Obama said the need to reform the U.S. health care system was and is a key issue for all Americans - business owners and individuals.
"Well, four years ago when I was running for office I was traveling around and having those same conversations that Governor Romney talks about," said Obama. "And it was not just that small businesses were seeing costs skyrocket, and they could not get affordable coverage even if they wanted to provide it to their employees. It was not just that this was the biggest driver of our federal deficit, our overall health care costs. But it was families who were worried about going bankrupt if they got sick."
In his closing statement, the president said he wants to expand the accomplishments of his first four years in the White House. He said he will work for change just as hard in a second term as he did in his first.
Romney, who had the last word in the nationally televised debate, said re-electing the president would mean more hardship for the American middle class.
The two candidates will meet for another debate on October 16 - a town hall-style session in which they will take questions from audience members.
Kim Li, a junior at Denver University, watches the first 2012 U.S. presidential debate between President Barack Obama and Republican presidential nominee Mitt Romney on an outdoor screen at Denver University in Denver, Colorado, October 3, 2012.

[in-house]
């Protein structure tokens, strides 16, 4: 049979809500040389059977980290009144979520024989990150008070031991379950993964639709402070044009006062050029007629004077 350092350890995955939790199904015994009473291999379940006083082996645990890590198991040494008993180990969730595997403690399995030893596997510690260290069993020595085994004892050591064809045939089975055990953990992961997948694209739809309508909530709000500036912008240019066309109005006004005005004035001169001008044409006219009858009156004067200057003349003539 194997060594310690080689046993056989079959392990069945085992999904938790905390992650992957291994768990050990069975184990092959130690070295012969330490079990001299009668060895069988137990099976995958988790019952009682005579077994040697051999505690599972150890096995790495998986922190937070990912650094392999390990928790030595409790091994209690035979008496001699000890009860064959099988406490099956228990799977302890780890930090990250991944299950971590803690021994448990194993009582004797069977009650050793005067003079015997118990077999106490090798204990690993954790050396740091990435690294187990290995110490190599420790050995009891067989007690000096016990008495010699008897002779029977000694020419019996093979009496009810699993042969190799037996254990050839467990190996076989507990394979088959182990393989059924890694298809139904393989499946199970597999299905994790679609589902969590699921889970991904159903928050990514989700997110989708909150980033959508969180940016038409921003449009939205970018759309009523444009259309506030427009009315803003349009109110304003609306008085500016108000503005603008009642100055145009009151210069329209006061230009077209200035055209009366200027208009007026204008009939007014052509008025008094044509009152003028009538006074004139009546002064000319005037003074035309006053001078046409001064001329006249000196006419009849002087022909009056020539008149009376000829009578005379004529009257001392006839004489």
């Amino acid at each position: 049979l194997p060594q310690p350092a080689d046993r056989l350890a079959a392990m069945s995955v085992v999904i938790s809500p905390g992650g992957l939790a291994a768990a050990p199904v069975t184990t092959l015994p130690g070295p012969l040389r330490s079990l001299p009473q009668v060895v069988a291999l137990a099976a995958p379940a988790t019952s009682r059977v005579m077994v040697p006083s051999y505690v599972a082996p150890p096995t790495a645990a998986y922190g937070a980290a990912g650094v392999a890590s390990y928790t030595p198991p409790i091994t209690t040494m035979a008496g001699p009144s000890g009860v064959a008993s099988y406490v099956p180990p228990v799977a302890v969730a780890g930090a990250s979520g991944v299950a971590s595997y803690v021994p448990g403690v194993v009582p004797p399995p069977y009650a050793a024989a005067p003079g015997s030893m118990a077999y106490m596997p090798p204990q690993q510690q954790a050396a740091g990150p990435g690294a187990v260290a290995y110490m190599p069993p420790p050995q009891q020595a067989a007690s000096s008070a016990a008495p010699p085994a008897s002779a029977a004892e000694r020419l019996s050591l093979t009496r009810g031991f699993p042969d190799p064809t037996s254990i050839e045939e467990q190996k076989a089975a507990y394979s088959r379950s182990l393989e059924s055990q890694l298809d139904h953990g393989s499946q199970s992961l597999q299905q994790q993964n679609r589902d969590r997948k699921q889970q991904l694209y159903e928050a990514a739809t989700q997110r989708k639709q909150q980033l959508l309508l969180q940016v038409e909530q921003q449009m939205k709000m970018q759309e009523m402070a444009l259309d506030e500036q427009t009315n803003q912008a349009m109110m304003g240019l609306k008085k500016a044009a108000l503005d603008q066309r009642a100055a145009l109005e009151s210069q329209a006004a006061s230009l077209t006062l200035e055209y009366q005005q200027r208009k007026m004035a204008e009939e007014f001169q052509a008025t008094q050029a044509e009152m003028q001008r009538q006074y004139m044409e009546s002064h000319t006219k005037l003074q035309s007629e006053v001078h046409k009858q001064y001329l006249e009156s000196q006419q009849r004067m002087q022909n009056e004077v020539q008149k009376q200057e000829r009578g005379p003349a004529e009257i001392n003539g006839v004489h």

Republican presidential candidate Mitt Romney, left, listens to President Barack Obama during the first presidential debate at the University of Denver.
President Barack Obama smiles at moderator Jim Lehrer during the first presidential debate with Republican presidential nominee Mitt Romney at the University of Denver.
Moderator Jim Lehrer speaks to the audience at the start of the first presidential debate between President Barack Obama and Republican presidential nominee Mitt Romney in Denver.
Mitt Romney smiles at President Barack Obama during the first presidential debate.
President Barack Obama and Republican presidential nominee Mitt Romney participate in the first presidential debate at the University of Denver in Denver.
Jessica Johnston (holding sign) watches the first 2012 presidential debate on an outdoor screen at Denver University in Denver, Colorado.
Dawn, left, and Randy Cornell, watch the presidential debate at the United Steelworkers Local 4856 Union Hall in Henderson, Nevada.
With a broadcast of the presidential debate reflected in a mirror above the bar, customers at the Havana Social Club in Seattle watch President Barack Obama and Republican challenger Mitt Romney debate.
Harriet Garrett reacts while watching the first Presidential debate between Republican presidential candidate, former Massachusetts Gov. Mitt Romney, and President Barack Obama at a restaurant in the West Oak Lane section of Philadelphia.
President Barack Obama (R) listens as Republican presidential nominee Mitt Romney speaks during the debate in Denver.
Republican presidential nominee Mitt Romney and President Barack Obama shake hands after the first presidential debate at the University of Denver.
Mitt Romney and his wife Ann wave to the crowd following the debate.